The hard thoughts are sometimes called catastrophic thoughts such as, "It will never end,"

"I will never get out of it", "I go crazy", which in turn increase the terrible feeling and worsen the anxiety.

Sometimes the thoughts themselves become the source of fear - a phenomenon called "the fear of the fear".

Unfortunately, trying to avoid the thoughts causes them to increase. Because anxiety is not focused and mainly because those around the anxious person do not react to any stimuli that the person mention. The accompanying thoughts can be I am crazy. Other aspects of anxiety are loss of appetite and sleep disturbances.  Lack of sleep or sleep deprivation affects fatigue during the day, cause irritability, difficulties in concentration and memory impairment.

The most common response is avoidance. This is a mechanism that makes a lot of sense - if I'm afraid of a particular situation, I'd better avoid it. The problem is that avoidance usually spreads to more and more areas and gets worse without treatment. To the point of seclusion at home ...

The physiological reactions to an anxiety attack can include similar to the acute stress response: chills, instability, uncontrollable tremors, accelerated heart rate, rapid breathing, various gastrointestinal disorders, nausea, hyperhidrosis, headaches, blurring, fainting and more.

It is important to emphasize, the panic or anxiety attack usually  passes within a few minutes, but the thoughts may persevere thus strengthen mainly the dread of the the difficult experience of losing control over the body.

  • What can you do?

First, all of the recommendations written above on fear are appropriate here too, but we will add a few more:

(The recommendations below are from Mooli Lahad and Miki Doron's protocol SEE FAR CBT published by CSPC.)

From ongoing research and therapeutic experience, a number of effective ways to relieve stress and anxiety have been found. Below are the main ones. It should be emphasized that these methods are not the same for everyone. Each one of us can choose the right one for himself.

Exercise enables the conversion of psychological tension into vital and liberating physical energy. 

  • Walking alone or with others, running, dancing, all are good and healthy ways to relieve stress.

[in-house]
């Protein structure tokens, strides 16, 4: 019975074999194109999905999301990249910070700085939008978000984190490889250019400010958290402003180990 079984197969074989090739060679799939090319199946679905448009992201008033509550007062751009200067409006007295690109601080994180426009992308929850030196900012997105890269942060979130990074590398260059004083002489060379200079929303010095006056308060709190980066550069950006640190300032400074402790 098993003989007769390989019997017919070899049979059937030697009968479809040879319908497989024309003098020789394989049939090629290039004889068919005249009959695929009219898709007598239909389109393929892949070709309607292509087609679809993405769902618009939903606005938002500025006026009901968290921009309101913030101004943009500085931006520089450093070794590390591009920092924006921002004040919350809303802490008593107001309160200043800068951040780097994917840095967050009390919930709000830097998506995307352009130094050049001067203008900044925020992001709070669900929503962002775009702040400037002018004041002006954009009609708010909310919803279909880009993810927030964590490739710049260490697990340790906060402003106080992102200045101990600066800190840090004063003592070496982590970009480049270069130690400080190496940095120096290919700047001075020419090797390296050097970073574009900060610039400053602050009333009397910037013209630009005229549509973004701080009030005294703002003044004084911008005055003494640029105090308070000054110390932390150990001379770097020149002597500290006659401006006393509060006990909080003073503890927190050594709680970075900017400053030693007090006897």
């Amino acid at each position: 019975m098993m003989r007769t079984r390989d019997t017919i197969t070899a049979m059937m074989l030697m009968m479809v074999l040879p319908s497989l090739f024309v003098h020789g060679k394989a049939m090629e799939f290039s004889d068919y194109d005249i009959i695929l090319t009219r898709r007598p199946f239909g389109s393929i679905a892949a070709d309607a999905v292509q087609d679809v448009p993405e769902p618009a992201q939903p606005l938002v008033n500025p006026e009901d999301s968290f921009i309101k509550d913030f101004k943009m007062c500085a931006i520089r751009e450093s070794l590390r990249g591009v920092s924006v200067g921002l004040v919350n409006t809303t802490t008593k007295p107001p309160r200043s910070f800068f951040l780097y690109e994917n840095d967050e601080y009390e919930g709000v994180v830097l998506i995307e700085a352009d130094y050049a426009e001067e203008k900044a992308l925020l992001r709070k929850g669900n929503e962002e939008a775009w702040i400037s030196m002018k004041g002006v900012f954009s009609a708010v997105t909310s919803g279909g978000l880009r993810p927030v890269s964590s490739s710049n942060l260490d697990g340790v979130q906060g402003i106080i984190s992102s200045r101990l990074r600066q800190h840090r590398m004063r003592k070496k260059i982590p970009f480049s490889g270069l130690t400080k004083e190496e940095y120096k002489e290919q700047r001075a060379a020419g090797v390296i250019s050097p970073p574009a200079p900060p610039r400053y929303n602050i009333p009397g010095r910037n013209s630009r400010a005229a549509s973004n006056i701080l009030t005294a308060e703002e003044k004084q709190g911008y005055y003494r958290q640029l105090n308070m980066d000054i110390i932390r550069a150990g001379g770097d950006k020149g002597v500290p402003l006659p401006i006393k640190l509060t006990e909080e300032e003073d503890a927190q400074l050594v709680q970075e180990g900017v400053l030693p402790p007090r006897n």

• Yoga, relaxation, meditation, rhythmic breathing or any other way of diverting your attention from the stressor, to relax the body and mind, instead of what perpetuate anxiety and stress.

Dealing with anxiety through the imagination:

  • It is advisable to sit in a comfortable position, preferably with your eyes closed (although this is not mandatory).
  • Take a few deep breaths and take the air out slowly.
  • You can choose from the following sections which are best for you:
  •  Imagine a pleasant experience you had and "enter" into it. Concentrate on the details of the experience and let yourself enjoy it. If the image helps you to relax and feel some  pleasure, use it daily. If you did not feel any change, select another image.
  • Concentrate on a person you know well and that you feel copes well with stress.

Imagine how he would cope with the pressure you experience now and act like him.

• Remember a time where you coped well with stress in the past. What were you doing that helped you? Recall what is that was helpful at time and write down the successful coping methods you used.

• Imagine that your stress level is a car's speedometer. When you are at your peak, the dial indicates 100. When you are relaxed, it indicates 0. Now imagine that you are controlling the fuel pedal. Start with pushing the pedal to maximum and then slowly release the pressure. Focus on the body's sensations, which figure the dial indicates. Try again , accelerate and take a deep breath and reduce pressure  slightly from the fuel pedal (it's important to imagine, including sitting down while driving and moving your leg muscles, as if the fuel pedal does exist). Try to reduce by five and then raise by five. Note the changes that occur in the dial mode. Gradually go down to zero and experience the change in your feeling. (Remember, you do not have to reach the "0" level but only aim for it. Any achievement in lowering the indicating level is important).

  • Coping with stress and anxiety through selftalk:

Read the following statements and choose from them, which one, when  you say it to yourself, help you feel better. Then memorize them out loud and use them when needed

Take a breath and exhale while saying a soothing word like calm, peaceful, serine (or any other word

that may calm you down) until you exhaled completely , and repeat this action several times.

Now choose the sentence:

• I will not let fear win, I can overcome.

• I will not be stressed only  because I am under pressure. My feeling of stress is a natural reaction in

stressful situations, and others experience the same sensations.

• The horrors that I imagine are unrealistic at the moment, better to think about real problems.

• I do not solve any problem by constantly dealing with difficult things that can happen.

• I was already going through tougher pressures and was able to cope.

• This is the right time to use the techniques I learned to cope with stress

It is my choice and I choose to feel better

Coping with stress and anxiety through relaxation or exercise:

Guidelines: Read the relaxation methods on the list, practice them, select the ones that help you most and use them when needed:

• Jump fifty times moderately or as high as you can, clapping over the head and opening and closing the legs to the sides, then sit down and wait your heart bit and breathing slow down. The  feeling of relaxation will appear with the decrease in heart rate and breathing rate.

  • Take a deep breath through your nose and exhale slowly through your mouth. As we mentioned before, a soothing word can be said while doing this.
  • Tighten and release body part where you feel the tension for several minutes. • Do ten push ups and then relax, take a deep breath.
  • Run fast in your place and then rest.  Lie on your back on a soft surface , concentrate on your muscles and relax them one by one. Sit on a chair, let your arms and hands hang freely, your foot against the floor. Close your eyes, breathe calmly.